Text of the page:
People coming into the Araaragot Center for Harmonic Consciousness at 201 Brighton First Road can expect only one thing — to float.
The center, nestled on a quiet Brighton Beach side street, offers the unique experience of flotation therapy in what Araaragot describes as a “unique one of a kind sensory deprivation cabin… specifically designed” to help those who immerse themselves in the experience to relax, heal and become in harmony with their environment.
Everything about the experience is carefully arranged to maximize the benefits. According to Araaragot, the flotation cabin is filled with “a dense 75 percent solution of Epsom salts and body temperature water providing a combination of exclusive skin care and zero gravity experience.” Sessions, they say, “can take place in complete darkness and silence,” or can include audio, high-frequency wave effects or light and color impulses.
From the moment you walk in, the experience envelops you. Taking off their shoes, guests — who shower before entering the flotation cabin — have access to a lounge which includes a wraparound couch and shag carpeting both before and after their appointment.
After a short tour, visitors may as well feel like they are in a spa, continuing into a back room where pictures of the cosmos are blown up on the wall. That section is laden with mats to keep you from slipping, and houses a single chair and a hook to keep your belongings safe.
Once in the flotation cabin, reclining into the water is practically an automatic reflex, mostly because the body-temperature water is dense with Epsom salt and oils meant to revitalize your health.
Away from the outside world, your body is slowly but surely deprived of its senses in a pleasant and warming atmosphere. It feels like floating in a warm ocean, completely exhilarating and altogether calming as you slowly lose the awareness of the space and your limbs one by one.
Because the outside world is excluded, participants’ focus generally shifts to their body’s most basic functions of exhaling and inhaling. Expect to clear the mind, and feel the muscles relax without gravity being a part of the picture. Skin is smoother and there is less stress as the session comes to an end, with a 15-minute light show meant to bring the mind and body back to full consciousness and awareness.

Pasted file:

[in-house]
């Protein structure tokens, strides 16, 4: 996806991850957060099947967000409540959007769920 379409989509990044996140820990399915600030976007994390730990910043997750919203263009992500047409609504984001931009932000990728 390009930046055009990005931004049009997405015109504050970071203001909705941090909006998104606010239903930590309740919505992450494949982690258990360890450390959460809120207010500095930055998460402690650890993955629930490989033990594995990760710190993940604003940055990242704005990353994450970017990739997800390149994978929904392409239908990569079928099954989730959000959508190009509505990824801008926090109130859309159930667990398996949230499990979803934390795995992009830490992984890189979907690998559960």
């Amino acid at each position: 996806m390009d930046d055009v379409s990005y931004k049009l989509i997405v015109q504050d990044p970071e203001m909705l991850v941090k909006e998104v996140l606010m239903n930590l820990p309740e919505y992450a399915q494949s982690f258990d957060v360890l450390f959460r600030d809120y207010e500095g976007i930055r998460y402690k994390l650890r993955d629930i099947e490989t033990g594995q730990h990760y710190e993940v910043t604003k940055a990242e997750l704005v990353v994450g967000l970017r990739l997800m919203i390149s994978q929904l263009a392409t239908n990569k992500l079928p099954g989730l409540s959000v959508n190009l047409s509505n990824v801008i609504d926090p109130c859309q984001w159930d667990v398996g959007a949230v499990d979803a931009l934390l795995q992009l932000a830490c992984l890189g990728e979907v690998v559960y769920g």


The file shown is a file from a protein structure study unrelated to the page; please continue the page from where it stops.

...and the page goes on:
A calm and gentle voice will wake patrons if they fall asleep, a reminder that it is time to make your way back from the sanctuary of sensory deprivation.
Exiting the tank is a little bit of a different story. Regaining awareness of your body as you exit the tank is dependent on how much you allowed yourself to relax, and it may take time to become reacquainted with your body and its surroundings.
For that reason, it is important to exit the tank slowly as you make your way to the shower to wash away the substance in the water. Because the space is padded, guests can make their way reassured from the cabin to the shower and then to their clothes — carrying the calm energy from the experience with them.
Afterward, self-servings of coffee and tea are available to guests. With their senses about them, the walk from there to their next destination is filled with observations of people, places and noises typically ignored beforehand.
That said, the experience is very dependent on the individual, and benefits those who take part only to the extent that the process works. It is a feeling guests can look forward to experiencing over and over, and the benefits increase, according to Araaragot, every time you go.
Araaragot Center for Human Consciousness
201 Brighton First Road
Brooklyn, NY 11235